While we do frequently get direct routing, it’s still predicated on IFR separation standards, and RVSM (Reduced Vertical Separation Minima) when at the relevant altitudes and properly certified. All of that requires ATC.

Not to jump down anyone’s throat, but I do feel that even the mild suggestion of “Hey, we don’t really need so much ATC when it comes down to it, do we?” is asking for trouble. In the U.S. we have both the busiest and safest airspace in the world. Let’s not forget that.

Are commercial aircraft equipped with ADS-B now? / is it used for TCAS instead of whatever was used before? I’m not claiming it is a substitute for ATC I’m just curious.
We are in the process of getting ADS-B out on one of our (flying club) GA planes, we already have some ADS-B in devices.

Brian

There’s a lot more then just ATC that’s being affected by the shutdown. There are a ton of us who are working without pay as well. All the people who make the National Flight Data Digest, NFDD, the people who create air space, the people who make the charts. There’s some grumbling in my office, but we haven’t missed a pay check yet.

It’s going to be interesting in a couple of weeks when people want to start taking time off. I’m going away next week, they told us that if you had leave approved for before the shutdown we can go, but what if it continues for weeks or months?

Some do, but it’s far from an up-and-running “system” - not nearly enough to enable us to move away from current ATC methods.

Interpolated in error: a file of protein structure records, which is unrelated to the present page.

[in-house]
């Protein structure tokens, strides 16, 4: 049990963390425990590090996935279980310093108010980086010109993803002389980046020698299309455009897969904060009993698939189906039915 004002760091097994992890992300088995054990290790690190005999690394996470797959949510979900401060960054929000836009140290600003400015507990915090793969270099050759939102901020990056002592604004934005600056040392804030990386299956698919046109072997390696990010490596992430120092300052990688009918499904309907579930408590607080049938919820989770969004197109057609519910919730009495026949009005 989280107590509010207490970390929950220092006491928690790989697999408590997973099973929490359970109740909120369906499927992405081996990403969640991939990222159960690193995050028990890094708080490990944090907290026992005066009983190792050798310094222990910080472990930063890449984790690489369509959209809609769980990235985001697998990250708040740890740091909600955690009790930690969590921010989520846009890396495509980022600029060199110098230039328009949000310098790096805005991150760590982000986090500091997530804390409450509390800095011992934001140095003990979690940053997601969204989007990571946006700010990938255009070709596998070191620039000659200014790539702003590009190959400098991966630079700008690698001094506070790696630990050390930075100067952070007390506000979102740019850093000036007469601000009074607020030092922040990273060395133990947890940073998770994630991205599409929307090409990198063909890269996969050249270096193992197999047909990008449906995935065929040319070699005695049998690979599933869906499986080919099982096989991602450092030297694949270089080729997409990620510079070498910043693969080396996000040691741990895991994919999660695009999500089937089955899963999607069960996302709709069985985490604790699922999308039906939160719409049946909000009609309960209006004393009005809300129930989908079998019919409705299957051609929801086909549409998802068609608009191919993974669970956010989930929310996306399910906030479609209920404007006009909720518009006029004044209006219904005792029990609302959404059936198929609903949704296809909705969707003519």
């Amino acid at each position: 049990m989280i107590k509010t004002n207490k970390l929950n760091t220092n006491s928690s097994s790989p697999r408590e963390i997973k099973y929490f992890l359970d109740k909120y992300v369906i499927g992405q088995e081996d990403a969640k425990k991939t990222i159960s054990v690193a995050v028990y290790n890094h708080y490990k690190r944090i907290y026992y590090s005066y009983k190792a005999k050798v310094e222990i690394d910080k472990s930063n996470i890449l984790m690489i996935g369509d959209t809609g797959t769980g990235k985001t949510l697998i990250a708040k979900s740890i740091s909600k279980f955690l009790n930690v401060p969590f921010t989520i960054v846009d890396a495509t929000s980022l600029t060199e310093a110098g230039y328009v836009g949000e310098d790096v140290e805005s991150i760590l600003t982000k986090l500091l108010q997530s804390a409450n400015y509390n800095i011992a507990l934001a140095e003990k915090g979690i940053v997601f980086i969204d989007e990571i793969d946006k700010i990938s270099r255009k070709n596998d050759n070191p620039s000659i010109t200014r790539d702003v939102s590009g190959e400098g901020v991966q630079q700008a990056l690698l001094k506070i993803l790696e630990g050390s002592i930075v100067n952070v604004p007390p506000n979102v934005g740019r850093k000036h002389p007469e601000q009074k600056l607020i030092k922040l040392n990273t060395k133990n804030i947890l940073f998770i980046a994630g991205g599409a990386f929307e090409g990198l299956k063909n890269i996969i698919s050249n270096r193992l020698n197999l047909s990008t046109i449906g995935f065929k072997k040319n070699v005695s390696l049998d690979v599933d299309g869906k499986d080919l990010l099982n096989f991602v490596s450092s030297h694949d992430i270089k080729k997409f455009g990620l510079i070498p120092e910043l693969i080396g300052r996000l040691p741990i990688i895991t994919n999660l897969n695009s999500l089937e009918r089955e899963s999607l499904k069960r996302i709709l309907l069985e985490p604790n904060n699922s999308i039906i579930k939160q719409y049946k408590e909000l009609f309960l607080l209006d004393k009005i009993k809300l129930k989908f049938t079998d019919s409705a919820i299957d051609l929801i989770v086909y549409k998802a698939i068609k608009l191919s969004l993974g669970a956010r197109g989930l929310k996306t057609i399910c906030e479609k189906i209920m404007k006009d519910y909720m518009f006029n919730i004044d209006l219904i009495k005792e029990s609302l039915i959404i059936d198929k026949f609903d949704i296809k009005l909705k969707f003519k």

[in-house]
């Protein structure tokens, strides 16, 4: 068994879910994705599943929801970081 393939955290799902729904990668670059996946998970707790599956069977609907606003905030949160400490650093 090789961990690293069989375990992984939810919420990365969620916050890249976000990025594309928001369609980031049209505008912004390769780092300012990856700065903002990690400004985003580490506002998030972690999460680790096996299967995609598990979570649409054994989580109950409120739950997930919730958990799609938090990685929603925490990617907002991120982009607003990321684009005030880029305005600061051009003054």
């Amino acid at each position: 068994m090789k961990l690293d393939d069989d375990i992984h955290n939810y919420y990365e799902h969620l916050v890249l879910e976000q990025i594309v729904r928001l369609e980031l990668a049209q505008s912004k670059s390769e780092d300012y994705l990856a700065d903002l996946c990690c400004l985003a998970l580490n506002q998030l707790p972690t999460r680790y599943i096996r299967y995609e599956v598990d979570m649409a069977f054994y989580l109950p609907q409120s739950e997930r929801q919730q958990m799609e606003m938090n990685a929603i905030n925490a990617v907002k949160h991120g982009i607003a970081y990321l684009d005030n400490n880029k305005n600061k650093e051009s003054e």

Let’s also remember that “commercial” aircraft covers a wide variety of operations. Airlines, on-demand operators, freight, medical evac etc, and they all share the same sky. Then we have the entire VFR world that is sharing some, but not all, of the same airspace. Not all aircraft can be equipped with the latest and greatest stuff, so we have to retain the ability to provide ATC service to everybody, at least for a time. It’s still legal to fly without a transponder or even a radio in some airspace and operations. We still have old technology in the form of VORs and NDBs. My point being that new technology, while great and even vital going forward, hasn’t changed the playing field completely.

I’ll tell you what I look forward to, and I’m just speculating here… When I do over-water flights I’m always amazed at the low tech communications and separation. We talk on high-frequency radio and make position reports. This means that in 2019 we are still in a situation where a guy in a room is essentially pushing around models of airplanes on a map based on where we say we are and where we predict we’ll be next at a certain time. It works well (and there is tech in the form of SELCAL and CPDLC to augment it if you’re so equipped), but it’s really 1940s-ish. I’m hoping next-gen satellite communications and positioning will eventually obviate the need for that stuff.

I thought the military also had Air Traffic Controllers- wouldn’t they be just be pressed into service? I realise the volume of traffic would be entirely different. Back in the 80’s we had a pilots strike in Australia and passengers were being carried around in Hercules and stuff. In the time frame pilots were recruited from overseas to replace the Union pilots.